11 May, 2011

Jama Al-Tamish Or Adhai Din-Ka-Jhompra

Lakhs of devotees from all over the world are drawn to the dargah of Sufi saint, Khwaja Moinuddin Chisti in 15-centuries-old city of Ajmer in Rajasthan. A few mts away, is Jama Al-tamish popularly known as Adhai-din-ka-Jhompra that does not get much attention, but is equally significant to any lover of history and architecture.

Jama Al-tamish popularly known as Adhai-din-ka-Jhompra is situated in Ankerkot at the foot of the Taragarh hill.

As the legend goes, its construction took two and a half days (Adhai din)to complete. According to Ajmer Historical and Descriptive (by Dewan Bahadur Harbilas Sarda) it is claimed to be a Saraswati Mandir (within a temple) built in 1153 A. D. by Raja Visaldeva who was the first Chauhan Emperor of India. In 1193 AD, Mohammad Ghauri comquered Ajmer and converted the building into a mosque by adding a seven-arched wall in front of the pillared hall. The distinct pillars and arched 'screen' with its ruined minarets make it a splendid architectural masterpiece.

Colonel James Tod, describes Adhai-Din-ka-Jhompra as a temple in his book "Annals and Antiquities of Rajasthan".

He wrote, "The entire facade of this noble entrance is covered with Arabic inscriptions, but a small frieze over the apex of the arch is contained an inscription in Sanskrit. The reason why the mosque could be completed in two and a half days is existence of the original structures. One can enter the mosque through a simple gateway in the north. On its right stands a ruined minaret. The gate leads to a stairway leading up to a small tower from where the muezzin called the faithful to prayer."

The Archaeological Survey of India (ASI) says that the name of the monument possibly derives from the fact that a fair used to be held there for two and a half days.

General Cunningham., Director of Archaeology Government of India, who inspected this mosque in 1864 A. D., accepted that it was built in Dhai-din i.e. two and a half days, as its name implies out of the material released from some demolished temples. It was a judgment difficult to believe in view of its extensive and massive stone structure replete with extremlely fine and most intricate workmanship on stone.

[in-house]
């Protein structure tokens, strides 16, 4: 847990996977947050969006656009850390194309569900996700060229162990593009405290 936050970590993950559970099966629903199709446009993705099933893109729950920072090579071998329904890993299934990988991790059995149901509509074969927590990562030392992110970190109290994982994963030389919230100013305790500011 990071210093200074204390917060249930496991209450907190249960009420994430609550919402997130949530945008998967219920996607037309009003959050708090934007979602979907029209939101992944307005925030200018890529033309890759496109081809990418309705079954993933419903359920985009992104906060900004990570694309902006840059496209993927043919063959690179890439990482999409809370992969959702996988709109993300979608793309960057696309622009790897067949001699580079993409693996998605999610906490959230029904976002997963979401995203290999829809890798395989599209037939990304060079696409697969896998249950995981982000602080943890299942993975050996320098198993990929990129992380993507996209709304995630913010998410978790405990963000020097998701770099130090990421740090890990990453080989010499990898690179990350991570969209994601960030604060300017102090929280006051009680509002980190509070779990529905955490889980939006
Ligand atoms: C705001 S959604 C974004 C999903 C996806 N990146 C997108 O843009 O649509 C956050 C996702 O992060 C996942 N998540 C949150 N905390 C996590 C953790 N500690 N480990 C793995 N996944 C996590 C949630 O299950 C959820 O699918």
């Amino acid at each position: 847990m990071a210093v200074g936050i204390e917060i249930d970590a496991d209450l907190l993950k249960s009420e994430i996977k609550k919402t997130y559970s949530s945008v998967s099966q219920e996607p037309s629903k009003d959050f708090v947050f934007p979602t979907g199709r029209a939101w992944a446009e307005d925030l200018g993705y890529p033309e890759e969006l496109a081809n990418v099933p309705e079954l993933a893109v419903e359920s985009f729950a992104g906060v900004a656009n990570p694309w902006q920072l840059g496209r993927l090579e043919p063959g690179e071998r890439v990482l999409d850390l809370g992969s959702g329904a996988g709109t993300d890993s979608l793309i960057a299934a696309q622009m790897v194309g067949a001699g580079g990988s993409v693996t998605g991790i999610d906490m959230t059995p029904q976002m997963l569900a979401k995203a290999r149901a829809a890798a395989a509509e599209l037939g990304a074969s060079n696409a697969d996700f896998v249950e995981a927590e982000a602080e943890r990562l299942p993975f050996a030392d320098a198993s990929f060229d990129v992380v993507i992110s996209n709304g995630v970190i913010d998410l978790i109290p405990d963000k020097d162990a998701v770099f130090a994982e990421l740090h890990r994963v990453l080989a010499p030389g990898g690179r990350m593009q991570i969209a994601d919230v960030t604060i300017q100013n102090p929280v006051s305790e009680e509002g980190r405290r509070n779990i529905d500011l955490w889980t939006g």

Probably only the smaller marble arch in the centre of the mosque may have been finished in 2-1/2 days to meet an emergency. The whole massive structure, with its elaborate Arabic tracings and delicate engraving details, is definitely a work of many years sustained labour.

The mosque is supported by 124 pillars and has 10 magnificent domes. It is an architectural marvel in every sense with a seven-arched wall inscribed with verses from the Koran in front of the pillared hall. However most of them are in ruins today. A majestic tower inside the mosque is used by the Muezzin to chant prayers. The stone walls of the main prayer hall are fashioned with carved rectangular panels. An intricate jali (screen) under a raised arch was added by Sultan Altamush in 1230AD.

Designed by Abu Bakr of Herat, the mosque is an example of early Indo-Islamic architecture and is built from masonry taken from broken-down Hindu and Jain temples or a Sanskrit college that existed there.

But according to the Arabic inscription appearing on the marble arch in the centre of the mosque and the arguments by the author of Main-ul-Arifin (P. 150-154) it is recognised to be a mosque ever since its origin which was built by Sultan Shahabuddin Ghori in 12th century A.D. wherein Hazrat Khwaja Muinuddin Chishti himself is said to have offered his prayers for a considerable time. Later on, Sultan Shamsuddin Altamish of Delhi is reported to have built its present massive structure of red stone which was completed by Ali Ahmed mason under the supervision of one Mohammed Ariz - a claim which is also substantiated by another Arabic inscrition on its central arch. (Ahsan-us-Siar, P. 87-92). In any case, this magnificent mosque is one of the rare historic monuments of India.

Writing of the beautiful details of this marvellous edifice, Mr. Furgusson, author of the Eastern and Indian Architecture (P. 513 ) says - "As example of surface decoration, the Jhonpra and the mosque of Al-tamish at Delhi are probably unrivalled. Nothing in Cairo or in Persia and nothing in Spain or Syria is so exquisite in detail and can approach them for beauty or surface decoration. The gorgeous prodigality of ornamental work , the fascinating richness of tracery, the delicate sharpness of finish, the fascinating richness of tracery, the delicate sharpness of finish, the endless variety of detail and the accurate and laborious workmanship, are eternal credit to its past Indian engineers and masons". There is a rich variety of Quranic verse inscribed all over the building to tax the brains of both inquisitive historians and the antiquarians alike . In short, it is a model of excellence in the art Indian architecture.